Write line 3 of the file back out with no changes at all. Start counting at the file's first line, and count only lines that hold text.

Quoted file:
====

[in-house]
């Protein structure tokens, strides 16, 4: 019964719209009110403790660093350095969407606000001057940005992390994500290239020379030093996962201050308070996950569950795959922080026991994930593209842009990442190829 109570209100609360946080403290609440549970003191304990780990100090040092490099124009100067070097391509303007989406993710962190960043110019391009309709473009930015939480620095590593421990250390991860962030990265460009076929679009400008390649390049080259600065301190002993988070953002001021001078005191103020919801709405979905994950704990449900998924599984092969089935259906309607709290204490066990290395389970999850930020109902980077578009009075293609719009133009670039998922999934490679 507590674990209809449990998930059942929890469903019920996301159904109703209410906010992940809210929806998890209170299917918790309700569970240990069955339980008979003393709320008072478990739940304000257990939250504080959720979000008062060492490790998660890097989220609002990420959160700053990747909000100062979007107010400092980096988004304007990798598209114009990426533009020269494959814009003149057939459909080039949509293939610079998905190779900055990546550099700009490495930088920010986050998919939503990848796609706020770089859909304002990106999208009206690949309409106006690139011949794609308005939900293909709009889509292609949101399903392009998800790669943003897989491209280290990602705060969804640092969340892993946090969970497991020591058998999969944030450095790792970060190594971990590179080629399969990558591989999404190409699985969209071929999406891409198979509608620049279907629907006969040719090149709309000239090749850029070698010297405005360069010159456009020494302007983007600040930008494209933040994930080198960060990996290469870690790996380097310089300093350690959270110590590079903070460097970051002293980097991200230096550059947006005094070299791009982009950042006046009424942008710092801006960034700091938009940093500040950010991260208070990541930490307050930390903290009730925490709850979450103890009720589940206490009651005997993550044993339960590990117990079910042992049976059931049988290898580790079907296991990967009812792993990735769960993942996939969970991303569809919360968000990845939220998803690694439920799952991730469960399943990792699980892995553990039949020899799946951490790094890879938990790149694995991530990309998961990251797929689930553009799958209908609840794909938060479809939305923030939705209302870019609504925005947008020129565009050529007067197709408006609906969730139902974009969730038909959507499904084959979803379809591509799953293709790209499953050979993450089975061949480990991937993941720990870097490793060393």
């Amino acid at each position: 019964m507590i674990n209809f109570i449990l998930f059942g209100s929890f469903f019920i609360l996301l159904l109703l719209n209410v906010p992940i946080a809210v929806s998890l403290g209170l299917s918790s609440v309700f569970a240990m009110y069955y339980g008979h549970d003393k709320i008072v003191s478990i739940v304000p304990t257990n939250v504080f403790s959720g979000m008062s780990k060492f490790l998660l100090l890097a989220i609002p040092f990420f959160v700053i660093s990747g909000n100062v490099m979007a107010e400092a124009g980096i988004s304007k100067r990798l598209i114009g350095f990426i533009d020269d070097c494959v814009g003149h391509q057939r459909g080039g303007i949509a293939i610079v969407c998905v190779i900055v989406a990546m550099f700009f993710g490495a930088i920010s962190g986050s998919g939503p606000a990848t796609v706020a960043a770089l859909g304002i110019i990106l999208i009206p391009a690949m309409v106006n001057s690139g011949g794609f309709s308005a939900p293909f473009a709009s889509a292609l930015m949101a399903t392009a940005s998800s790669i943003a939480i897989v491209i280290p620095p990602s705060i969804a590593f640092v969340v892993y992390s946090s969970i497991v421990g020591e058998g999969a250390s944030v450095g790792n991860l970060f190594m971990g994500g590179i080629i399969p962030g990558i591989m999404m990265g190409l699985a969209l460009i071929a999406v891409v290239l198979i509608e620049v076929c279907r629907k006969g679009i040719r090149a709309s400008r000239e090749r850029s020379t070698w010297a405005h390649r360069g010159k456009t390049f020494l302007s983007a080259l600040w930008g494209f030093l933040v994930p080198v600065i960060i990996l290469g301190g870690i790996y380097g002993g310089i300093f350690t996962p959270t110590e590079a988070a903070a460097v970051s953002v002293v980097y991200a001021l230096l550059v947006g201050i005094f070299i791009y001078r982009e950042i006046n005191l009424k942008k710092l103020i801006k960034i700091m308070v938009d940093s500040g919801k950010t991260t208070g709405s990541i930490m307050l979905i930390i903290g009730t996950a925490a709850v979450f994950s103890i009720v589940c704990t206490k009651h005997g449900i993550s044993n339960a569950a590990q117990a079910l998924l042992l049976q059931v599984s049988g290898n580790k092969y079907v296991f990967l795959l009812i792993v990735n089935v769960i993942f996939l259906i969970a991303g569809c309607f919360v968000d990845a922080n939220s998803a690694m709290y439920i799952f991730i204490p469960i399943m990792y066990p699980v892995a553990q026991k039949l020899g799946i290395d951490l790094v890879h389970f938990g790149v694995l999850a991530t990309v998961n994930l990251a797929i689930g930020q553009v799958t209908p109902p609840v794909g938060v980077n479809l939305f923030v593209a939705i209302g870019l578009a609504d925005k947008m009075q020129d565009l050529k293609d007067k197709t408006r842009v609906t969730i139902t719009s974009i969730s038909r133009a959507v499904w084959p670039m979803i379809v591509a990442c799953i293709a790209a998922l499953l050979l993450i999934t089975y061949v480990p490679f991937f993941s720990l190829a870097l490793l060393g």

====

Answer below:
């Amino acid at each position: 019964m507590i674990n209809f109570i449990l998930f059942g209100s929890f469903f019920i609360l996301l159904l109703l719209n209410v906010p992940i946080a809210v929806s998890l403290g209170l299917s918790s609440v309700f569970a240990m009110y069955y339980g008979h549970d003393k709320i008072v003191s478990i739940v304000p304990t257990n939250v504080f403790s959720g979000m008062s780990k060492f490790l998660l100090l890097a989220i609002p040092f990420f959160v700053i660093s990747g909000n100062v490099m979007a107010e400092a124009g980096i988004s304007k100067r990798l598209i114009g350095f990426i533009d020269d070097c494959v814009g003149h391509q057939r459909g080039g303007i949509a293939i610079v969407c998905v190779i900055v989406a990546m550099f700009f993710g490495a930088i920010s962190g986050s998919g939503p606000a990848t796609v706020a960043a770089l859909g304002i110019i990106l999208i009206p391009a690949m309409v106006n001057s690139g011949g794609f309709s308005a939900p293909f473009a709009s889509a292609l930015m949101a399903t392009a940005s998800s790669i943003a939480i897989v491209i280290p620095p990602s705060i969804a590593f640092v969340v892993y992390s946090s969970i497991v421990g020591e058998g999969a250390s944030v450095g790792n991860l970060f190594m971990g994500g590179i080629i399969p962030g990558i591989m999404m990265g190409l699985a969209l460009i071929a999406v891409v290239l198979i509608e620049v076929c279907r629907k006969g679009i040719r090149a709309s400008r000239e090749r850029s020379t070698w010297a405005h390649r360069g010159k456009t390049f020494l302007s983007a080259l600040w930008g494209f030093l933040v994930p080198v600065i960060i990996l290469g301190g870690i790996y380097g002993g310089i300093f350690t996962p959270t110590e590079a988070a903070a460097v970051s953002v002293v980097y991200a001021l230096l550059v947006g201050i005094f070299i791009y001078r982009e950042i006046n005191l009424k942008k710092l103020i801006k960034i700091m308070v938009d940093s500040g919801k950010t991260t208070g709405s990541i930490m307050l979905i930390i903290g009730t996950a925490a709850v979450f994950s103890i009720v589940c704990t206490k009651h005997g449900i993550s044993n339960a569950a590990q117990a079910l998924l042992l049976q059931v599984s049988g290898n580790k092969y079907v296991f990967l795959l009812i792993v990735n089935v769960i993942f996939l259906i969970a991303g569809c309607f919360v968000d990845a922080n939220s998803a690694m709290y439920i799952f991730i204490p469960i399943m990792y066990p699980v892995a553990q026991k039949l020899g799946i290395d951490l790094v890879h389970f938990g790149v694995l999850a991530t990309v998961n994930l990251a797929i689930g930020q553009v799958t209908p109902p609840v794909g938060v980077n479809l939305f923030v593209a939705i209302g870019l578009a609504d925005k947008m009075q020129d565009l050529k293609d007067k197709t408006r842009v609906t969730i139902t719009s974009i969730s038909r133009a959507v499904w084959p670039m979803i379809v591509a990442c799953i293709a790209a998922l499953l050979l993450i999934t089975y061949v480990p490679f991937f993941s720990l190829a870097l490793l060393g």